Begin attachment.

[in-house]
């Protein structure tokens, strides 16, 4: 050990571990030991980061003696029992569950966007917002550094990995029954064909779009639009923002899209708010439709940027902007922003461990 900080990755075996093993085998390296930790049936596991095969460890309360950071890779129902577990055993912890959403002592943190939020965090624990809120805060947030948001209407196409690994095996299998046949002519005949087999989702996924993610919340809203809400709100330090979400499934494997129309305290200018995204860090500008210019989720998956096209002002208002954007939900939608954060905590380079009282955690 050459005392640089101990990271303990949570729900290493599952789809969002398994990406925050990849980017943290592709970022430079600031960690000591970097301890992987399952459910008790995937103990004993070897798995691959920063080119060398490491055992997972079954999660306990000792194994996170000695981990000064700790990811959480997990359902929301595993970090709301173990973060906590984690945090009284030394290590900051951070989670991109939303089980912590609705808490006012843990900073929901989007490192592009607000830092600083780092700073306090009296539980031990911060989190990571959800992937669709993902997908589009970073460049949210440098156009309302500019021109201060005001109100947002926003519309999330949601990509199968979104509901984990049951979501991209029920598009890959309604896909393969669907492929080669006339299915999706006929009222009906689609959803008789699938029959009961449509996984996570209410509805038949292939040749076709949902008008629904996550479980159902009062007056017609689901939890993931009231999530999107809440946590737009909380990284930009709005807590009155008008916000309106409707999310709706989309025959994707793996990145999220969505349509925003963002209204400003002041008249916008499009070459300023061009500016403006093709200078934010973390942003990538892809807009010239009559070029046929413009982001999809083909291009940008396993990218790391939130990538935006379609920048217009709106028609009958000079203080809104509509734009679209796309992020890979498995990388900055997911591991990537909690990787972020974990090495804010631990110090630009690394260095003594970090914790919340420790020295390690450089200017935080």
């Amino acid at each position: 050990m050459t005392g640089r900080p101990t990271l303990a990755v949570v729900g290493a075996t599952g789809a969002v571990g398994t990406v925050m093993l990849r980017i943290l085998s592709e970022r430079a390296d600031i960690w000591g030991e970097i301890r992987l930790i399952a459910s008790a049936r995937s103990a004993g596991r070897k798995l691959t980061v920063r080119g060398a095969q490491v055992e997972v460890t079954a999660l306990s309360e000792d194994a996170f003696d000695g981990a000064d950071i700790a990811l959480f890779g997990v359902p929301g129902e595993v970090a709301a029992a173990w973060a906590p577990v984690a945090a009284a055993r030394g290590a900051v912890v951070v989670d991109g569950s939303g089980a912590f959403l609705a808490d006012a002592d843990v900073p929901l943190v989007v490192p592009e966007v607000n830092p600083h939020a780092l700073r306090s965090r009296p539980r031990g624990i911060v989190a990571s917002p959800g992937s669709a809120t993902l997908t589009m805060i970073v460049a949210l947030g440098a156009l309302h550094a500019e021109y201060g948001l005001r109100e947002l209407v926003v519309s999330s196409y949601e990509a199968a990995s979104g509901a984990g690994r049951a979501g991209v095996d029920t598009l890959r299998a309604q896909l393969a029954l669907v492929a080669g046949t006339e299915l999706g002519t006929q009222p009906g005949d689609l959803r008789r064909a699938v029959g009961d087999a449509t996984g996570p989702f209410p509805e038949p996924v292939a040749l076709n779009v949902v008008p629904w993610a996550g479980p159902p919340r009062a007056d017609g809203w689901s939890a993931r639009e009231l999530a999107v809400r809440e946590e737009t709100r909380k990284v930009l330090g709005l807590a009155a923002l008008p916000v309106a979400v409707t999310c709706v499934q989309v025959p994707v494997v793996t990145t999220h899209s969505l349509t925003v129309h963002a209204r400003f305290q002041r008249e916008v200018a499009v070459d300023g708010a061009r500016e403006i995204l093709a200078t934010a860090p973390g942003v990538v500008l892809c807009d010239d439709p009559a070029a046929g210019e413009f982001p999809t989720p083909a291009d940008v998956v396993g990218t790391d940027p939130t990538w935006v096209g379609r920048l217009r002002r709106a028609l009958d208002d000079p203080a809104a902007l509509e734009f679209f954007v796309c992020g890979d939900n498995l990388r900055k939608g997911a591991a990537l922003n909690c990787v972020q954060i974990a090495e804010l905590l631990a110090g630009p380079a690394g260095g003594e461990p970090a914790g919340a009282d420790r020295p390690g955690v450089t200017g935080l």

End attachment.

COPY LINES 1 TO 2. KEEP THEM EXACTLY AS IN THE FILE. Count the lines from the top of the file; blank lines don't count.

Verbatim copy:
[in-house]
């Protein structure tokens, strides 16, 4: 050990571990030991980061003696029992569950966007917002550094990995029954064909779009639009923002899209708010439709940027902007922003461990 900080990755075996093993085998390296930790049936596991095969460890309360950071890779129902577990055993912890959403002592943190939020965090624990809120805060947030948001209407196409690994095996299998046949002519005949087999989702996924993610919340809203809400709100330090979400499934494997129309305290200018995204860090500008210019989720998956096209002002208002954007939900939608954060905590380079009282955690 050459005392640089101990990271303990949570729900290493599952789809969002398994990406925050990849980017943290592709970022430079600031960690000591970097301890992987399952459910008790995937103990004993070897798995691959920063080119060398490491055992997972079954999660306990000792194994996170000695981990000064700790990811959480997990359902929301595993970090709301173990973060906590984690945090009284030394290590900051951070989670991109939303089980912590609705808490006012843990900073929901989007490192592009607000830092600083780092700073306090009296539980031990911060989190990571959800992937669709993902997908589009970073460049949210440098156009309302500019021109201060005001109100947002926003519309999330949601990509199968979104509901984990049951979501991209029920598009890959309604896909393969669907492929080669006339299915999706006929009222009906689609959803008789699938029959009961449509996984996570209410509805038949292939040749076709949902008008629904996550479980159902009062007056017609689901939890993931009231999530999107809440946590737009909380990284930009709005807590009155008008916000309106409707999310709706989309025959994707793996990145999220969505349509925003963002209204400003002041008249916008499009070459300023061009500016403006093709200078934010973390942003990538892809807009010239009559070029046929413009982001999809083909291009940008396993990218790391939130990538935006379609920048217009709106028609009958000079203080809104509509734009679209796309992020890979498995990388900055997911591991990537909690990787972020974990090495804010631990110090630009690394260095003594970090914790919340420790020295390690450089200017935080």